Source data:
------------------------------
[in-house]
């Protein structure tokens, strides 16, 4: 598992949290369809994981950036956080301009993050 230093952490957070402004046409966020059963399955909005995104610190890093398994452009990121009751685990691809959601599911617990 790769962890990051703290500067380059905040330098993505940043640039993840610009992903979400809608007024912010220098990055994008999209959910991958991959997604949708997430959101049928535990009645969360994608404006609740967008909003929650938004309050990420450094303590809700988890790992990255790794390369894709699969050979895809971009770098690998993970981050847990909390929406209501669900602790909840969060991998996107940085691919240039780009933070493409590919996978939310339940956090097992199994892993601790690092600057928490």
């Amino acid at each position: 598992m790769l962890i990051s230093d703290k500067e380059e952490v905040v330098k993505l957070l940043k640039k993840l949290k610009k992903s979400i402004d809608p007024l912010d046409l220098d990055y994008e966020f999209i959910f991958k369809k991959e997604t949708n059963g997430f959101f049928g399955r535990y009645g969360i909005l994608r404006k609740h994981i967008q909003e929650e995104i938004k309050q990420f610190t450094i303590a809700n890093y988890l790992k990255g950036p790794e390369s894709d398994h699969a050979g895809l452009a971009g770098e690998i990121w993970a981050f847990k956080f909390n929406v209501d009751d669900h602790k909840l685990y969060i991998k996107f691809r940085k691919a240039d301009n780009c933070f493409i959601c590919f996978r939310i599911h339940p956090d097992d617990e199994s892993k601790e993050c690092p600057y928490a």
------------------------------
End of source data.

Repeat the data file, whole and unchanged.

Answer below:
[in-house]
């Protein structure tokens, strides 16, 4: 598992949290369809994981950036956080301009993050 230093952490957070402004046409966020059963399955909005995104610190890093398994452009990121009751685990691809959601599911617990 790769962890990051703290500067380059905040330098993505940043640039993840610009992903979400809608007024912010220098990055994008999209959910991958991959997604949708997430959101049928535990009645969360994608404006609740967008909003929650938004309050990420450094303590809700988890790992990255790794390369894709699969050979895809971009770098690998993970981050847990909390929406209501669900602790909840969060991998996107940085691919240039780009933070493409590919996978939310339940956090097992199994892993601790690092600057928490």
């Amino acid at each position: 598992m790769l962890i990051s230093d703290k500067e380059e952490v905040v330098k993505l957070l940043k640039k993840l949290k610009k992903s979400i402004d809608p007024l912010d046409l220098d990055y994008e966020f999209i959910f991958k369809k991959e997604t949708n059963g997430f959101f049928g399955r535990y009645g969360i909005l994608r404006k609740h994981i967008q909003e929650e995104i938004k309050q990420f610190t450094i303590a809700n890093y988890l790992k990255g950036p790794e390369s894709d398994h699969a050979g895809l452009a971009g770098e690998i990121w993970a981050f847990k956080f909390n929406v209501d009751d669900h602790k909840l685990y969060i991998k996107f691809r940085k691919a240039d301009n780009c933070f493409i959601c590919f996978r939310i599911h339940p956090d097992d617990e199994s892993k601790e993050c690092p600057y928490a």